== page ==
The time between section points is the period of 1: t = 2 / 1(J(t0)) because a section point is generated for every cycle of 1. The angle between successive points on the section is 0(J(t0)) t = 0(J(t0)) 2 / 1(J(t0)) = 2 (J(t0)), where (J) = 0(J) / 1(J) is called the rotation number of the trajectory. Let (i) and (i) be the ith point (i is an integer) in a sequence of points on the surface of section generated by a solution trajectory:
where the system is assumed to be on the section at t = t0. Along a trajectory, the map from one section point ( (i), (i) ) to the next ( (i + 1), (i + 1) ) is of the form:10
As a function of the action on the section, the rotation number is ((0)) = ((0), J1(t0)), where J1(t0) has the value required to be on the section, as for example by giving the correct energy. If the rotation number function is strictly monotonic in the action coordinate on the section then the map is called a twist map.11
On a surface of section the different types of orbits generate different patterns. If the orbit is an equilibrium solution then the initial point on the surface of section is a fixed point. The system just stays there.
If the two frequencies are commensurate, then the trajectory is periodic and only a finite number of points are generated on the surface of section. Both of the periodic solutions illustrated in figure 4.10 generate two points on the surface of section defined by 1 = 0. If the frequencies are commensurate they satisfy a relation of the form k 0(J(t0)) = j 1(J(t0)), where J(t0) = ((0), J1(t0)) is the initial and constant value of the momentum tuple. The motion is periodic with frequency 0(J(t0))/j = 1(J(t0))/k, so the period is 2 j/ 0(J(t0)) = 2 k/ 1(J(t0)). Thus this periodic orbit generates k points on this surface of section. For trajectories with commensurate frequencies the rotation number is rational: ((0)) = ((0), J1(t0)) = j/k. The coordinate 1 makes k cycles while the coordinate 0 makes j cycles (figure 4.10 shows a system with a rotation number of 2/3). The frequencies depend on the momenta but not on the coordinates, so the motion is periodic with the same period and rotation number for all initial angles given these momenta. Thus there is a continuous family of periodic orbits with different initial angles.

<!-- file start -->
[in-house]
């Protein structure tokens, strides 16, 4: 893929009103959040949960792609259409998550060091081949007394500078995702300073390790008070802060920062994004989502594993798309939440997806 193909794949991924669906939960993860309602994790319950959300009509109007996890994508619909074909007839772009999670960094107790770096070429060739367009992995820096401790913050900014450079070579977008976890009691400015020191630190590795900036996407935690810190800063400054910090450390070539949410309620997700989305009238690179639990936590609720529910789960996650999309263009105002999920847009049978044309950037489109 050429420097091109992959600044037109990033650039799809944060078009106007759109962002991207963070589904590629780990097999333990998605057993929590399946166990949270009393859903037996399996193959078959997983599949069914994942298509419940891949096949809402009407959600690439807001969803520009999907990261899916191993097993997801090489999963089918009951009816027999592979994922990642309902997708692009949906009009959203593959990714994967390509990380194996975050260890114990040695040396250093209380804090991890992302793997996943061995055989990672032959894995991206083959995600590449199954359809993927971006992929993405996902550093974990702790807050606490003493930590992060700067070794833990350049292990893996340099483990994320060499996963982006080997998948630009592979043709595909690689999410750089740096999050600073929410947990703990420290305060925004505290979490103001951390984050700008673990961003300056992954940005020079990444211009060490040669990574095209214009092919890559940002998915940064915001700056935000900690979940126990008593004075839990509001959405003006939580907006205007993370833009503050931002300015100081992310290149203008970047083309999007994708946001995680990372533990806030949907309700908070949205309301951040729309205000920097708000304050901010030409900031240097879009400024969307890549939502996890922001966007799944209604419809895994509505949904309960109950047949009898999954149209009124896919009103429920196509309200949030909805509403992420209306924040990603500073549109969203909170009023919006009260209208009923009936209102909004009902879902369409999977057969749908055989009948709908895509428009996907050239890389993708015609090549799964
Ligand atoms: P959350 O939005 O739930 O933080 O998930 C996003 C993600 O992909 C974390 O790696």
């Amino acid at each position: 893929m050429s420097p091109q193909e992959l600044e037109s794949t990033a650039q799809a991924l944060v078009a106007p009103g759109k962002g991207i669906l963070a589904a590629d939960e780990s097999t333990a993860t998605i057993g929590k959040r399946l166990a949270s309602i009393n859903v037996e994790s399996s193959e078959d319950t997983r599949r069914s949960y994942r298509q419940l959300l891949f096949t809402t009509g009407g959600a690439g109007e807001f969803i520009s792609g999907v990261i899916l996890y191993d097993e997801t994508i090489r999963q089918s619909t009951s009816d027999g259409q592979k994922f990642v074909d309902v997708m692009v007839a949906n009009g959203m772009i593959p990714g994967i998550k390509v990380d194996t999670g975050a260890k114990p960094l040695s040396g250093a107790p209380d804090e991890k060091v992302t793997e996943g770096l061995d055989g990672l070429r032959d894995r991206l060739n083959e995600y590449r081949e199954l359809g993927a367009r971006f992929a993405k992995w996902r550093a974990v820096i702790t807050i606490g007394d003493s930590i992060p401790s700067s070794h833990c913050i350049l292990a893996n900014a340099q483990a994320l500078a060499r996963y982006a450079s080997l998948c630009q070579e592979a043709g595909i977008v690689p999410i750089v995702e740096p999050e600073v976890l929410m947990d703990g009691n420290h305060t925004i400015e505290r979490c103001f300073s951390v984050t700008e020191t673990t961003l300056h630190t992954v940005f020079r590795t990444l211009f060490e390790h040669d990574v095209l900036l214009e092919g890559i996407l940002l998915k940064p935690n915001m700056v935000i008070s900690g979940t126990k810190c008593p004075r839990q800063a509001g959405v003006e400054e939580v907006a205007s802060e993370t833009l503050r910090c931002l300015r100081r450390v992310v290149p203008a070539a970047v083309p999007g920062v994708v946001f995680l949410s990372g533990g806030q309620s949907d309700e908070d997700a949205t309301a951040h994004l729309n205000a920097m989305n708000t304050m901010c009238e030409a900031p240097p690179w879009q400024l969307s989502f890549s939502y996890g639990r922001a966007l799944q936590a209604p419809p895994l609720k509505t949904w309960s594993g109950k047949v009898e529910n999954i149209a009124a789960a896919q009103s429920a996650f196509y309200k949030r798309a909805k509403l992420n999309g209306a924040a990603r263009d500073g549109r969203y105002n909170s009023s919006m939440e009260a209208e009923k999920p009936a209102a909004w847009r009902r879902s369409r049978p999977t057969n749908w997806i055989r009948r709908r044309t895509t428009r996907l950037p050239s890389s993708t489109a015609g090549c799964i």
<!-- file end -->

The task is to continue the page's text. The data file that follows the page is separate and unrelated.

If the two frequencies are incommensurate, then the 2-torus is filled densely. Thus the line on which the section points are generated is filled densely. Again, this is the case for any initial coordinates, because the frequencies depend only on the momenta. There are infinitely many such orbits that are distinct for a given set of frequencies.12
8 Motion with n incommensurate frequencies is dense on the n-torus. Furthermore, such motion is ergodic on the n-torus. This means that time averages of time-independent phase-space functions computed along trajectories are equal to the phase-space average of the same function over the torus.
9 For time-independent systems with two degrees of freedom the boundary between regions described by different action-angle coordinates has asymptotic solutions and unstable periodic orbits or equilibrium points. The solutions on the boundary are not described by the action-angle Hamiltonian.
10 The coordinate (i) is an angle. It can be brought to a standard interval such as 0 to 2.
11 Actually, for a map to be a twist map we require | D(J) | > K > 0 over some interval of J.
12 The section points for any particular orbit are countable and dense, but they have zero measure on the line.